Sunday, November 20, 2005

And now for something completely different

This blog has been a little predictable lately with all this talk about non-hot hot guys and my non-dating dating life so I thought I’d spice it up a bit by posting some fiction.

You can thank (or blame) J. Kelly Nestruck for this endeavor. According to Kelly, I’m supposed to go my 23rd blog post, find the fifth sentence ("To prevent squeegee kids from reaching the windshield?") and write a short piece of fiction beginning with that line.

Then I’m supposed to tag five more bloggers. So Tamara, Kathryn, Nicole, Bill and James, you’re it.

Okay. Here goes:

Lost and Found

"To prevent squeegee kids from reaching the windshield?" cried Ruth Brennan from the passenger seat, twisting sideways to shoot her husband a withering look. "Don’t be ridiculous. We’re not getting a Hummer just so you don’t have to deal with squeegee kids. Just give the guy a loonie and he’ll leave us alone."

But Luke Brennan refused to budge. Hands gripping the steering wheel, jaw clenched, eyes locked on the red light responsible for making him feel like a prisoner in his own car, Luke ignored the steady tap-tap-tap against the window.

Ruth mouthed the word "sorry" at the teenager clutching a filthy squeegee on the other side of the freshly streaked glass.

The boy smiled and launched a violent gob of spit that landed thick and phlegmy near Luke’s left ear. Ruth felt a prickle of shock, not because of the spit dripping down the window but because of the black hole where his front teeth should have been.

The light turned green and Luke accelerated hard. The car fishtailed, churning up gray slush under its tires before straightening out and speeding through the intersection.

"Why should I give that asshole any money?" Luke asked. "He just started mucking up my windshield without even asking. This is why I hate coming downtown."

Ruth sighed. She turned away from Luke and stared out the window, cupping her chin in her hand. Here he goes again, she thought. There was no point arguing with him. He never took her seriously. She once told him she was thinking about volunteering at a women’s shelter and he said, don’t be stupid, only man-hating lesbian socialists volunteer at women’s shelters.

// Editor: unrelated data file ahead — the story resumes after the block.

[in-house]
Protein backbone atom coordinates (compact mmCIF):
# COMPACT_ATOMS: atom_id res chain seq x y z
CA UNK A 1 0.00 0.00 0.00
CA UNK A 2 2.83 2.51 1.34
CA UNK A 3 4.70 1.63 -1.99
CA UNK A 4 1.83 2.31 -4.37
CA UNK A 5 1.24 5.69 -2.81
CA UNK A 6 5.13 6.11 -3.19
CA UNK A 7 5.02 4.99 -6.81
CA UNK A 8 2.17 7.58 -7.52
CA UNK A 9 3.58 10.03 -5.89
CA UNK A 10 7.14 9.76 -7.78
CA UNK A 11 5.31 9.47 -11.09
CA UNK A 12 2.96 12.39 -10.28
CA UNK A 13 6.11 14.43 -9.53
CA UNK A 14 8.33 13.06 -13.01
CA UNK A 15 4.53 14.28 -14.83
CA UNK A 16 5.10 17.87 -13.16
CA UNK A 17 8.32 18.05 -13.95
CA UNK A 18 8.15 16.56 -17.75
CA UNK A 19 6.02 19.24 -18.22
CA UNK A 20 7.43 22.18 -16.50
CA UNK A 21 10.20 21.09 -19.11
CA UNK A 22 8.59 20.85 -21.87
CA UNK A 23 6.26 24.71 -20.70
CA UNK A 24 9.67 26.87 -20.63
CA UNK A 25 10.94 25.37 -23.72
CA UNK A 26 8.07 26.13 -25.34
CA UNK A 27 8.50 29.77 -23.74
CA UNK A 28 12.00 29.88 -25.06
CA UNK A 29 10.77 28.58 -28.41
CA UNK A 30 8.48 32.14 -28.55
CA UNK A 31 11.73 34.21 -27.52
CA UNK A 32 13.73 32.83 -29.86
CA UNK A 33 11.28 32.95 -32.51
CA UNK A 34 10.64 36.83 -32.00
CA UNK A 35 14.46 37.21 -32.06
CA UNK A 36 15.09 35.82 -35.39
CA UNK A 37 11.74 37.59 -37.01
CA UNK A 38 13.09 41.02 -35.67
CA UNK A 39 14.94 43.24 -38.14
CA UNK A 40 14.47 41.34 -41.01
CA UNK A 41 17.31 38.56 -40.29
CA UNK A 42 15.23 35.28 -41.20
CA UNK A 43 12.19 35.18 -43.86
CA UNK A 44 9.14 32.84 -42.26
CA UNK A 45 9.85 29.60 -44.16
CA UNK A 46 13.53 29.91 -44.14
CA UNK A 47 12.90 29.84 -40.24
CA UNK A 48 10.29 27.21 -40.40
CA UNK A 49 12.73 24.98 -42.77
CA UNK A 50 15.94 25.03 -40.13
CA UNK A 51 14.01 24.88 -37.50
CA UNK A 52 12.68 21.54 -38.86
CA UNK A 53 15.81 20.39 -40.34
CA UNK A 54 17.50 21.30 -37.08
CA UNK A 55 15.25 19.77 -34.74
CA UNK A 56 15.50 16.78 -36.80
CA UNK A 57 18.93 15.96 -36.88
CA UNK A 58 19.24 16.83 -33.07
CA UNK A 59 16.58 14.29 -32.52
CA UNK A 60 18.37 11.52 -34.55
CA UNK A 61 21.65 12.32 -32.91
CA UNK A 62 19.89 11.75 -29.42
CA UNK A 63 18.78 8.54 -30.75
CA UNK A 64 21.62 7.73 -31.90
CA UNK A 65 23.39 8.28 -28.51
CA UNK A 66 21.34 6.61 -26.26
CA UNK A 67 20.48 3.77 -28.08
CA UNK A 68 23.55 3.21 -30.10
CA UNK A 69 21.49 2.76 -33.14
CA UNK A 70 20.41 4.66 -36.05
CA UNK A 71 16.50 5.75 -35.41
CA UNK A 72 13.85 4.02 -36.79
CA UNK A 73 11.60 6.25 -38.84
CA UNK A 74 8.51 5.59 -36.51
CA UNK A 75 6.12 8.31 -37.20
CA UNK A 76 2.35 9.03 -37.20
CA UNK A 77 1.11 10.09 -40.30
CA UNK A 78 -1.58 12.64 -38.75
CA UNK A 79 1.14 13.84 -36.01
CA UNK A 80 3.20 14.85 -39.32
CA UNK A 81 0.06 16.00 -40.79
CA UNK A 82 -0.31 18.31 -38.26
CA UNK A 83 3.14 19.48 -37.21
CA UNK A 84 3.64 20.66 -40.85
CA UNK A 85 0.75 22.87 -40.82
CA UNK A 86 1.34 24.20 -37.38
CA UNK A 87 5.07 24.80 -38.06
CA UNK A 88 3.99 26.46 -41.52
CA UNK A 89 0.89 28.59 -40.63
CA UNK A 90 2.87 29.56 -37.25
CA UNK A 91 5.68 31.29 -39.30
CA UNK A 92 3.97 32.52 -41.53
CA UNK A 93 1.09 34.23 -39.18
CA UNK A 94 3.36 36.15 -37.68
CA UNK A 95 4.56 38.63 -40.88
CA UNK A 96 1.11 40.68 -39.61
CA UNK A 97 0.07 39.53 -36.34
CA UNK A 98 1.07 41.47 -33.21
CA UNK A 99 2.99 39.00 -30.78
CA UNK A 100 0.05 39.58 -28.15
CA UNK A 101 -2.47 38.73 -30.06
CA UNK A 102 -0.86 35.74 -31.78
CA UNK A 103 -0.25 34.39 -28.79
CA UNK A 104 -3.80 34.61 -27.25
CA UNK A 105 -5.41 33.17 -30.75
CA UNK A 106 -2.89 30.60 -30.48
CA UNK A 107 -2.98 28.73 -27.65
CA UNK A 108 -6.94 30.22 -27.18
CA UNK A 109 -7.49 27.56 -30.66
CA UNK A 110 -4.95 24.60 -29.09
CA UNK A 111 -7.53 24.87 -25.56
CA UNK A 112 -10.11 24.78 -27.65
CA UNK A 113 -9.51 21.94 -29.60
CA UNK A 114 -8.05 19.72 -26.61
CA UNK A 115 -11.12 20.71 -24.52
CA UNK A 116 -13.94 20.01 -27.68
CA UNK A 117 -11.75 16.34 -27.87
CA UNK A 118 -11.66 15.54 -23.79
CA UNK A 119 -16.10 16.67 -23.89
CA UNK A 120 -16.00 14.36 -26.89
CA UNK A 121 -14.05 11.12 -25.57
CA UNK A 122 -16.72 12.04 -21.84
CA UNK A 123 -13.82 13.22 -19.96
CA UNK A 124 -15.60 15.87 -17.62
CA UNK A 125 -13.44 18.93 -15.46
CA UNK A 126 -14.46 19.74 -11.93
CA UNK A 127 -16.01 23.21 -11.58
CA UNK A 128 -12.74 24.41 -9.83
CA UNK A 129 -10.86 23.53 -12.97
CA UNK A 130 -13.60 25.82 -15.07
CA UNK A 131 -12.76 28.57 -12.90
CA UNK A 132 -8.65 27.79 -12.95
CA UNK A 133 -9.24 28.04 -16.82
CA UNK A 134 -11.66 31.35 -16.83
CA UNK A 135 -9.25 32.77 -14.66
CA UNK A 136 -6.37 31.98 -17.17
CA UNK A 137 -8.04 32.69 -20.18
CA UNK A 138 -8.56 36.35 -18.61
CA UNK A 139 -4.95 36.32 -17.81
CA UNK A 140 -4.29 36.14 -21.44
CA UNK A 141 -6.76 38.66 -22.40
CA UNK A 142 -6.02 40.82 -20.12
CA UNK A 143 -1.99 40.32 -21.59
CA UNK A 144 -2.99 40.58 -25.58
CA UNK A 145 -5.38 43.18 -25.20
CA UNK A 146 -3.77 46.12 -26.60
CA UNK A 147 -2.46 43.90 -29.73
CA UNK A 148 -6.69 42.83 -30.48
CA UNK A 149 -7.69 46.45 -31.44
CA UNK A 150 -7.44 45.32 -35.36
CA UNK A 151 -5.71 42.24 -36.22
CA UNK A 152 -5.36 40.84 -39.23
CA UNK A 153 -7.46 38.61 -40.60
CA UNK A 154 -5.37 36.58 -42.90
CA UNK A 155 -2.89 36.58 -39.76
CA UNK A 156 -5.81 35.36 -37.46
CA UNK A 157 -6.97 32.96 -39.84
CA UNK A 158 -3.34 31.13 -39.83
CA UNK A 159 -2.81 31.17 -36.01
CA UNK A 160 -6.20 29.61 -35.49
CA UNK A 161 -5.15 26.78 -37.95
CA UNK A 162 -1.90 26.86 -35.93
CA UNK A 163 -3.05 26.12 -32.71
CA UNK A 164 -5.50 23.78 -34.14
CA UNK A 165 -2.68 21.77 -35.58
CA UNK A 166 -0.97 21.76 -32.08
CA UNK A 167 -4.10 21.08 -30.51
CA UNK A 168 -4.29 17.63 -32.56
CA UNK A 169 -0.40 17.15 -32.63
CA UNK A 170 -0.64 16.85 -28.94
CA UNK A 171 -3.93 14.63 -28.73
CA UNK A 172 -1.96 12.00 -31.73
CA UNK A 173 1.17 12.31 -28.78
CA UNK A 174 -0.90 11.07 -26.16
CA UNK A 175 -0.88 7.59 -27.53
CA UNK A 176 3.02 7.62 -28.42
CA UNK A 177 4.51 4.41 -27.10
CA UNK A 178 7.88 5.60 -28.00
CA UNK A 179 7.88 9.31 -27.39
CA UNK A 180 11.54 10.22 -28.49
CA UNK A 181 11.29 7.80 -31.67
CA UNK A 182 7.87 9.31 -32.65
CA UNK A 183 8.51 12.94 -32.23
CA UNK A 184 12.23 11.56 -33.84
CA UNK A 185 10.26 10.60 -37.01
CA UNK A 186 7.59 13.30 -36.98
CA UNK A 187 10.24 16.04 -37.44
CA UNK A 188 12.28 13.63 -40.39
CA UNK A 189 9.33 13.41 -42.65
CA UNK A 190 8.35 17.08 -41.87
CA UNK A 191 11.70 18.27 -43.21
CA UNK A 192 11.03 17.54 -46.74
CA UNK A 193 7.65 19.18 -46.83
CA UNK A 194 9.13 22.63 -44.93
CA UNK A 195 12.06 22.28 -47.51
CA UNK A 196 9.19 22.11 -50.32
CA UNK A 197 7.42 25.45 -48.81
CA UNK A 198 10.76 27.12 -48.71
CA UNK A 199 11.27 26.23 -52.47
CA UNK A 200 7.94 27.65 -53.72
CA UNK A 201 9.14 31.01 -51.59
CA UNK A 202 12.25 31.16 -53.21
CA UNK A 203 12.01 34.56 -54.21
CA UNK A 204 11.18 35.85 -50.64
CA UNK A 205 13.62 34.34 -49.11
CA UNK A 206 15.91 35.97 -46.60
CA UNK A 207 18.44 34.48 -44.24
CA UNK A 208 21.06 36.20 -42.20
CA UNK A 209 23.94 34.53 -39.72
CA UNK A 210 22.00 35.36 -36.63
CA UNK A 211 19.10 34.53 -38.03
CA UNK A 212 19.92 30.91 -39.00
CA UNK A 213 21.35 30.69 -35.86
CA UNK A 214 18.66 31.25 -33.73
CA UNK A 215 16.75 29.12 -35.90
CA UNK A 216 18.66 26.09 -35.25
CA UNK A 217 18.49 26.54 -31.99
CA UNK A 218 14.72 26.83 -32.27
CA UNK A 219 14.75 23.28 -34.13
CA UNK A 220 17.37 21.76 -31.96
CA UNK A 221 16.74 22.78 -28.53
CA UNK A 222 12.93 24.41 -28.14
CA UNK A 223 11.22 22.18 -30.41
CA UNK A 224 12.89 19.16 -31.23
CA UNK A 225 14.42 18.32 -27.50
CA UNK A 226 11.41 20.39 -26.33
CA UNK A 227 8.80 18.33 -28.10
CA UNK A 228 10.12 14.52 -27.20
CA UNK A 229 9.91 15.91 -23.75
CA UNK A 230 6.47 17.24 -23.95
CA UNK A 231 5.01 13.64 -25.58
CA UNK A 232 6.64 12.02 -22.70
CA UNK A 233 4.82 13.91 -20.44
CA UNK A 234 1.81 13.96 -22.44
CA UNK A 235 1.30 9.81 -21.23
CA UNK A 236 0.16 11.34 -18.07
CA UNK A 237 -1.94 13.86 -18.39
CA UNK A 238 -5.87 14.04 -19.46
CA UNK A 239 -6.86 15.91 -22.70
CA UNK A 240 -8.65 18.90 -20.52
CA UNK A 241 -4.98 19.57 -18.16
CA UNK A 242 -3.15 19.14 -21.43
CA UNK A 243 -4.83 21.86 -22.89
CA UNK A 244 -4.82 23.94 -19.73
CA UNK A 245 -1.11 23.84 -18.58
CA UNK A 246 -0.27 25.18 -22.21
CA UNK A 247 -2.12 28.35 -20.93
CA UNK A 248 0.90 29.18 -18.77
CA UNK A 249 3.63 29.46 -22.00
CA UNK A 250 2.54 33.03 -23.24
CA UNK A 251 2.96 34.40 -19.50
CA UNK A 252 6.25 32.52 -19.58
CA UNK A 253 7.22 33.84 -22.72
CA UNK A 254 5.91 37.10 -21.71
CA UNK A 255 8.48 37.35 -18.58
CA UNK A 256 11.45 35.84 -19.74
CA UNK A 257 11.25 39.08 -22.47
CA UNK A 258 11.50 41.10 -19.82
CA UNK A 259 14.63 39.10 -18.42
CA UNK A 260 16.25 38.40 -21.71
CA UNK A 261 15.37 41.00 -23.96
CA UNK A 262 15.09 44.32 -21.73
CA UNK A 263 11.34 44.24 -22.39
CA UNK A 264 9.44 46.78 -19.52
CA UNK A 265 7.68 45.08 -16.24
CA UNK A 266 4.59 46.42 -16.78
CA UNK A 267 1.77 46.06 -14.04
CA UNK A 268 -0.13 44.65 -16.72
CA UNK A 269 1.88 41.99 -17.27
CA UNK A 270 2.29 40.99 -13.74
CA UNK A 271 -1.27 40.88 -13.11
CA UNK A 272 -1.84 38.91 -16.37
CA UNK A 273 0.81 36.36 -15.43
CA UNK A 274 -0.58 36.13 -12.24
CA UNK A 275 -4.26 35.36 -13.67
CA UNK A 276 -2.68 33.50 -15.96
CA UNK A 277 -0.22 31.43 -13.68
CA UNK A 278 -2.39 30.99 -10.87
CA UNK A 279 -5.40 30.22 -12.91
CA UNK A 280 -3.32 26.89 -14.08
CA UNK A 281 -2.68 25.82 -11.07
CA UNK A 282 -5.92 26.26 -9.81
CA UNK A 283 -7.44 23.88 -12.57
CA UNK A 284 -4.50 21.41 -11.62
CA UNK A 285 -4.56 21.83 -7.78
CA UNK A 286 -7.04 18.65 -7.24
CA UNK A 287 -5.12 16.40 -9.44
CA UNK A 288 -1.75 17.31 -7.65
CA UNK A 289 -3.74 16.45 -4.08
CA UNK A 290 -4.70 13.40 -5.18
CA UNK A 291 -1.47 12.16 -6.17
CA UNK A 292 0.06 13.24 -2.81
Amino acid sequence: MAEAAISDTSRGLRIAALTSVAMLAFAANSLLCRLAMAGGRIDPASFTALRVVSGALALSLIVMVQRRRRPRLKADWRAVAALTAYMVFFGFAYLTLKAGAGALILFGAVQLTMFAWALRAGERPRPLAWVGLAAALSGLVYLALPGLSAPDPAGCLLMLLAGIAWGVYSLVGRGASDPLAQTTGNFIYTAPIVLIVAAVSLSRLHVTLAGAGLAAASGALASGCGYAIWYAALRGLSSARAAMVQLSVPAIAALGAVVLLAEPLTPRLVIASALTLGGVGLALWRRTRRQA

They were barely five minutes into the long drive home to Mississauga and her deep discontent was already bubbling back up to the surface. She was so tired of this bloated, balding man, her husband of 30 years.

Their anniversary was the reason they had come downtown tonight. Ruth didn’t really want a party but Emily, their daughter, had insisted on throwing one. It was fitting since Emily was the reason they got married when 20-year-old Ruth accidentally got pregnant with her. They were happier then, when Ruth actually loved Luke.

Luke wasn’t rigid and stubborn then like he was now. He had to be in control of everything. He was even in charge of his own Christmas presents. Every December, he’d go to the mall and stock up on underwear and socks and maybe throw in a fishing rod or a flashlight. He’d come home and put everything into a box, which he kept in the closet. If Ruth or Emily wanted to buy him a present, he’d make them look through the box and pick something out. He’d produce the receipt and they’d hand over the cash. Then Luke would act surprised when he opened his presents on Christmas morning.

"Well look at that! A fishing rod. How’d you know?"

It infuriated Ruth that he kept buying camping gear when he had never been outside Toronto in his life. Ever since he found out his great-grandmother was a Huron Indian, all he could talk about was how he wanted to go to Georgian Bay to get in touch with his "Native roots." Luke would set up the tent in the backyard every summer and sleep outside "just to practice" but Ruth knew he would never go. He liked the idea of change but was terrified of change itself.

"Never been west of Mississauga or east of Scarborough in my life!" he’d brag when co-workers came back from vacation.

Ruth had always wanted to travel. Her job at the Sheraton Hotel’s lost and found department was the closest she’d come to seeing the world. One minute she’d be on the phone with someone from Italy who thought he left a pair of shoes in room 2209, and the next someone from Japan would call to see if she had found a photo album in room 1328.

Sometimes she got to keep the things people left behind. She liked the T-shirts from far away places best. Once, while Ruth was wearing a Boston Marathon T-shirt, a woman in line at the grocery store asked Ruth about the race. Ruth suddenly found herself telling the woman how hard it was, how much her knees hurt but she kept going because she knew her husband was waiting for her at the finish line. The lie was liberating, the euphoria intoxicating. It was exciting pretending to be someone else. Someone who ran marathons in her 50s and had a husband who loved her.

They were almost home now. Luke slowed the car and pulled into the driveway. He was about to reach down to turn off the ignition but Ruth grabbed his arm.

"Don’t. I like this song. You go ahead. I’ll come in once the song’s over."

Luke got out of the car and went in the house. Heading straight to the kitchen to get his big bag of peanuts, Ruth thought. He was always eating peanuts. It wasn’t the peanuts she minded, it was the way he made such a production out of eating them. Grunting while cracking the shells, splitting the peanuts in half between his teeth, mashing them with his mouth open, slapping his tongue against the roof of his mouth, dropping the empty shells all over the floor. Just thinking about it made her stomach turn.

Impulsively, she jumped into the driver’s seat, put the car in gear and backed out of the driveway. She got four blocks away (one block further than last time) before she pulled a U-turn and, with a sigh of resignation, headed home.

No comments: